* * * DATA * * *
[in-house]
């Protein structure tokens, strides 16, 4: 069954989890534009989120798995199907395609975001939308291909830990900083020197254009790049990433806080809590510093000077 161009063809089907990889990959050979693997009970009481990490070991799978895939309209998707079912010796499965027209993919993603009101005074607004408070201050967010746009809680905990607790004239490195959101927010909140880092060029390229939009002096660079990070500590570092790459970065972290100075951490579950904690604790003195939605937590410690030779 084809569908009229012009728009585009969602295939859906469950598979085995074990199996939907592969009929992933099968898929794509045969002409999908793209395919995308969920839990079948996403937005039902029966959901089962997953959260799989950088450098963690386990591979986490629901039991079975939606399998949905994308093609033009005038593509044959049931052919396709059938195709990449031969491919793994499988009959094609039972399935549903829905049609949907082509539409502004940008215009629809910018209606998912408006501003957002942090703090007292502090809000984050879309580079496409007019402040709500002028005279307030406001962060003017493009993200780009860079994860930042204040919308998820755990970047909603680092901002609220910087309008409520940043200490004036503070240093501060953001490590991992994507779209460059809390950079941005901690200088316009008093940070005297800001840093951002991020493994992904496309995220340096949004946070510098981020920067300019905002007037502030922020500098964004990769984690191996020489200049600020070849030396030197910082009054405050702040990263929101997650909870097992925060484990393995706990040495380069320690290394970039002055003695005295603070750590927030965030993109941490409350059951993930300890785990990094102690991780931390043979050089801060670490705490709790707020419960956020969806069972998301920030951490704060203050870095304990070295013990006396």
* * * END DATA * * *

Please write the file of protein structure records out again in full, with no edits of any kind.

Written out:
[in-house]
């Protein structure tokens, strides 16, 4: 069954989890534009989120798995199907395609975001939308291909830990900083020197254009790049990433806080809590510093000077 161009063809089907990889990959050979693997009970009481990490070991799978895939309209998707079912010796499965027209993919993603009101005074607004408070201050967010746009809680905990607790004239490195959101927010909140880092060029390229939009002096660079990070500590570092790459970065972290100075951490579950904690604790003195939605937590410690030779 084809569908009229012009728009585009969602295939859906469950598979085995074990199996939907592969009929992933099968898929794509045969002409999908793209395919995308969920839990079948996403937005039902029966959901089962997953959260799989950088450098963690386990591979986490629901039991079975939606399998949905994308093609033009005038593509044959049931052919396709059938195709990449031969491919793994499988009959094609039972399935549903829905049609949907082509539409502004940008215009629809910018209606998912408006501003957002942090703090007292502090809000984050879309580079496409007019402040709500002028005279307030406001962060003017493009993200780009860079994860930042204040919308998820755990970047909603680092901002609220910087309008409520940043200490004036503070240093501060953001490590991992994507779209460059809390950079941005901690200088316009008093940070005297800001840093951002991020493994992904496309995220340096949004946070510098981020920067300019905002007037502030922020500098964004990769984690191996020489200049600020070849030396030197910082009054405050702040990263929101997650909870097992925060484990393995706990040495380069320690290394970039002055003695005295603070750590927030965030993109941490409350059951993930300890785990990094102690991780931390043979050089801060670490705490709790707020419960956020969806069972998301920030951490704060203050870095304990070295013990006396």